This bass drum had a problem, and at the time, so did I. But how I ended up with this drum in the first place is a story of its own that’s worth telling.
I have this drummer friend named Alfred who does energy work. Reiki, shiatsu, massage, and things of that nature. He’s a warmhearted straight shooter of a dude. People like him. People trust him. In 2016 he got a call to do some energy work for an old man who was approaching his death. From what I understand, this man’s time was upon him. He was bedridden, fairly incoherent, and awaiting his moment. His wife had made the call to Alfred, trusting that he could provide safe passage for her husband. Alfred agreed, and the meeting was arranged.
The energy session went well, and as Alfred was leaving, the old man’s wife (knowing that Alfred was a drummer) mentioned the bass drum up in the loft of their barn. It belonged to her husband and had been up there for years collecting dust. She offered the drum to him in gratitude for helping out with their situation. Of course, one look at this old beauty, and any drummer in their right mind would happily accept such a gift. And so Alfred went home that day with a drum he didn’t expect, and naturally, the old man passed away soon thereafter.
But like I said, this drum had a problem . . . well actually, a couple of problems. The most obvious issue, that is, to any 21st-century jobbing drummer, is that this drum was musically obsolete. You see, this kick was born in 1928 and was designed for playing Dixieland jazz, military band stuff, and maybe the occasional silent movie gig. It certainly wasn’t cut out for laying down the modern punchy kick drum thing that is now commonplace. Alfred knew this, which is why he wanted to trade it for a drum kit I was selling at the time. I knew this, which is why initially it seemed like a foolish deal. And of course, the bass drum from 1928 also knew this, having sat in a barn for the last few decades unplayed. Unplayed. You see, that was the real issue here.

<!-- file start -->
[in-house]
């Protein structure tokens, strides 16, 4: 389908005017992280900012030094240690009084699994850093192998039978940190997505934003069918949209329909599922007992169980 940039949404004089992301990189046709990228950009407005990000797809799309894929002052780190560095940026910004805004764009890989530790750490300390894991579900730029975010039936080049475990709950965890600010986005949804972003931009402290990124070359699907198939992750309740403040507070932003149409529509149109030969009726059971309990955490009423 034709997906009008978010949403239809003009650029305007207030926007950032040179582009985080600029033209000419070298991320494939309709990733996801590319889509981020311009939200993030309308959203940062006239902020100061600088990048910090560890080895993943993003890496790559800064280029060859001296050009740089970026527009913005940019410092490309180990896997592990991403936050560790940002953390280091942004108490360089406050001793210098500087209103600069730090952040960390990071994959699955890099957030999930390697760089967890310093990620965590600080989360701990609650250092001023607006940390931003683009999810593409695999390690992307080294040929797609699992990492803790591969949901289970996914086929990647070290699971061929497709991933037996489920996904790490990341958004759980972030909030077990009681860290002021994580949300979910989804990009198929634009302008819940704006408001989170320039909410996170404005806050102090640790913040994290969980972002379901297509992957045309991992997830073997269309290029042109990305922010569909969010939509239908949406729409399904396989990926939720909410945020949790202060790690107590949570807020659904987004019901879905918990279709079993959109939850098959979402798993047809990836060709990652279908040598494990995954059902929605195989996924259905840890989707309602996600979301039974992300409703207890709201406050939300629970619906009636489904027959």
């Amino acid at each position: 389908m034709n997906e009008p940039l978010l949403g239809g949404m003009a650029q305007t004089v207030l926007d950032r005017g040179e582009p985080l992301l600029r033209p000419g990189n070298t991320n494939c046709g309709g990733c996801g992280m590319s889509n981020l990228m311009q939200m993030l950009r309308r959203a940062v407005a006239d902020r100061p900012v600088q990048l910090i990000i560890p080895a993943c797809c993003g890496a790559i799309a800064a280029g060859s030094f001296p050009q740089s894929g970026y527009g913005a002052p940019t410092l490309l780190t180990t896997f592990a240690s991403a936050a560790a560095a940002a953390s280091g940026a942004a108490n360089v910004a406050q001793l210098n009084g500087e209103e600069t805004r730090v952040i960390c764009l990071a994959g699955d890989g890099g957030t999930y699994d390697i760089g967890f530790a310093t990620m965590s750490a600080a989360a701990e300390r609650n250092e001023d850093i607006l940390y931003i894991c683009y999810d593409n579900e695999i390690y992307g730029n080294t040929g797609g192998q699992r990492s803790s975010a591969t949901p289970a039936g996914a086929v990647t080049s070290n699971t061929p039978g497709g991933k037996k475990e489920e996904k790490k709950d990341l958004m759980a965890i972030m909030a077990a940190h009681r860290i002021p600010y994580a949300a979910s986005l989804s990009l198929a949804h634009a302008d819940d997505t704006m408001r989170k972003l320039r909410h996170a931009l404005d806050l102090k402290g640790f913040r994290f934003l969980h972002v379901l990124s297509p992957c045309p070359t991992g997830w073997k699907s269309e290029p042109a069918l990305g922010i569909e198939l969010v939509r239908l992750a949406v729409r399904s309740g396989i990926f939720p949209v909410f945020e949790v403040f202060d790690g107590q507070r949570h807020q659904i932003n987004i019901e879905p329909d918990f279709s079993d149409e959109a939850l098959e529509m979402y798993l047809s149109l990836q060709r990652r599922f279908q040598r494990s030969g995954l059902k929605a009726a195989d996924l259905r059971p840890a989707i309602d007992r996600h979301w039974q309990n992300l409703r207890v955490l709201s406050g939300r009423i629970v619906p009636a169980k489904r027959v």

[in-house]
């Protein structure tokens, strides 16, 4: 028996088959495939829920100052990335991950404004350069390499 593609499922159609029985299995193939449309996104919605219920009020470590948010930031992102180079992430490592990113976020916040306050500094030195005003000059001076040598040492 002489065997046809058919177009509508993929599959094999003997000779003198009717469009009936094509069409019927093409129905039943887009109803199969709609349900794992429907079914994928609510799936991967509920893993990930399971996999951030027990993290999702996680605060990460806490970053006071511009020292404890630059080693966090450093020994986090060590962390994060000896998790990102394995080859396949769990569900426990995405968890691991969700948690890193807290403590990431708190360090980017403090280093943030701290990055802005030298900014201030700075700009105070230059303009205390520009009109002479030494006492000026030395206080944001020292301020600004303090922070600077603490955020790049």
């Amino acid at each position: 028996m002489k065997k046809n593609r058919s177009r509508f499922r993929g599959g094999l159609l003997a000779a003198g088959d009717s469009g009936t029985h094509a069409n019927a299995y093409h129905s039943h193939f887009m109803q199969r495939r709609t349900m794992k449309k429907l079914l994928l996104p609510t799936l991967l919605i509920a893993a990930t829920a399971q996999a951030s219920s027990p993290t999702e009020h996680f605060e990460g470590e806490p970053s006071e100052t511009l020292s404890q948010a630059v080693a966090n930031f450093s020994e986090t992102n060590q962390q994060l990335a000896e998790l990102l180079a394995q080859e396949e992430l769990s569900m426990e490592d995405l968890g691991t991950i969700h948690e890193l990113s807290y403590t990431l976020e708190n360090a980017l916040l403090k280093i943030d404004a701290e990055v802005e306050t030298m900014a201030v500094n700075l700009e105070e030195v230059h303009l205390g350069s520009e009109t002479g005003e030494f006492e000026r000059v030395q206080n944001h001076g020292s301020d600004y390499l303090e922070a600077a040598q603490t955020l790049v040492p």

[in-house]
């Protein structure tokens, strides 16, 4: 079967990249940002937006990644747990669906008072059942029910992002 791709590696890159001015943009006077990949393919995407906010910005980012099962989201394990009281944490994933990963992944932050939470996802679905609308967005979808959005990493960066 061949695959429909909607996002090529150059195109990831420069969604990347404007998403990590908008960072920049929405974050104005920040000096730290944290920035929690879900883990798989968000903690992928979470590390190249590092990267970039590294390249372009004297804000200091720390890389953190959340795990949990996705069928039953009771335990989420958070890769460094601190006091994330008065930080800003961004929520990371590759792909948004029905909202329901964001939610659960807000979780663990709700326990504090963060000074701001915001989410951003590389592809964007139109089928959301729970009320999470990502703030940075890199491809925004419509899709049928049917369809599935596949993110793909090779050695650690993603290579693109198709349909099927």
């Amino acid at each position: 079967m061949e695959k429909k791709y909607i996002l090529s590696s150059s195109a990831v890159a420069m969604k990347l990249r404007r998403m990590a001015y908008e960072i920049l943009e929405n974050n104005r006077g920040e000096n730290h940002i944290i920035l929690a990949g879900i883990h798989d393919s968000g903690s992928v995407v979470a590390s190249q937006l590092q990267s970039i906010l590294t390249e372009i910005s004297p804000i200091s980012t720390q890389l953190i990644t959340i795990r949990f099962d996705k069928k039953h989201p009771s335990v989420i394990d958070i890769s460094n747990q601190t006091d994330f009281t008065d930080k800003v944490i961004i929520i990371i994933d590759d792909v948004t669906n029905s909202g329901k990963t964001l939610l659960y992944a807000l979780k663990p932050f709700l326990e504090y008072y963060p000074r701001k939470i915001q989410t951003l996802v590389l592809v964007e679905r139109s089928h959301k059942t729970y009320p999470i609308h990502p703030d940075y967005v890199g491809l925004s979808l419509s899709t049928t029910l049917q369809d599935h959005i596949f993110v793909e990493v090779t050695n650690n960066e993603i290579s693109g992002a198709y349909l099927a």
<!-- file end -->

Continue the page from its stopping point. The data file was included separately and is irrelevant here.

In my opinion, and probably in any musical instrument’s opinion, a musical instrument is meant to be played. Well, lucky for this drum, as soon as Alfred sent me a picture of it, I was sold. My intuition took over and I said yes on the trade, accepting a drum that I didn’t need and had no use for. Little did I know at that time that I would soon be recording with this drum daily. And that this drum, would not only serve as the inspiration for organicdrumloops.com, but would also heal me from the jaded working drummer mindset that had overcome me. This was the problem I had, but couldn’t see.
I suppose I was like a fish in a fishbowl. I had lost my way. I had forgotten about the creative world beyond the glass walls of my self-imposed dollar chasing reality. I felt stuck, conformed into a musician of ability, rather than a musician of artistic integrity. That drug-like feeling I got as a kid from playing music was merely a distant memory. It had become all about paying the bills and nothing about expressing myself as an artist. Although looking back on it, the signs were there for me to see, but I chose not to see them.